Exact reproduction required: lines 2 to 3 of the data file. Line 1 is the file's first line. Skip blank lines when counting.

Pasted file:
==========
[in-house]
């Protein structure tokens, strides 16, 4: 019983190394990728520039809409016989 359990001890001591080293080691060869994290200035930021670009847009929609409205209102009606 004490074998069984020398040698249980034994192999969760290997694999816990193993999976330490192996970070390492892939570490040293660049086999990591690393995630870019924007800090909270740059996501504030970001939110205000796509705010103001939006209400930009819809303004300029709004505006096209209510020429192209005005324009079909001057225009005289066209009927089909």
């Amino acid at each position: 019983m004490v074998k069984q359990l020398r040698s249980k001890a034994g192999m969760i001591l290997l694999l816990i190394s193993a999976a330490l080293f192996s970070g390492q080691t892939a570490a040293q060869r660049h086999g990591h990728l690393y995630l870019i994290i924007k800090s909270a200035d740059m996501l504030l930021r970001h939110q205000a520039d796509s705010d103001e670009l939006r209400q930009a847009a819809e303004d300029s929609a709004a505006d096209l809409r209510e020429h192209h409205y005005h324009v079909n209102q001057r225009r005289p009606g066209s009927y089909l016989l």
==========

């Protein structure tokens, strides 16, 4: 019983190394990728520039809409016989 359990001890001591080293080691060869994290200035930021670009847009929609409205209102009606 004490074998069984020398040698249980034994192999969760290997694999816990193993999976330490192996970070390492892939570490040293660049086999990591690393995630870019924007800090909270740059996501504030970001939110205000796509705010103001939006209400930009819809303004300029709004505006096209209510020429192209005005324009079909001057225009005289066209009927089909």
């Amino acid at each position: 019983m004490v074998k069984q359990l020398r040698s249980k001890a034994g192999m969760i001591l290997l694999l816990i190394s193993a999976a330490l080293f192996s970070g390492q080691t892939a570490a040293q060869r660049h086999g990591h990728l690393y995630l870019i994290i924007k800090s909270a200035d740059m996501l504030l930021r970001h939110q205000a520039d796509s705010d103001e670009l939006r209400q930009a847009a819809e303004d300029s929609a709004a505006d096209l809409r209510e020429h192209h409205y005005h324009v079909n209102q001057r225009r005289p009606g066209s009927y089909l016989l």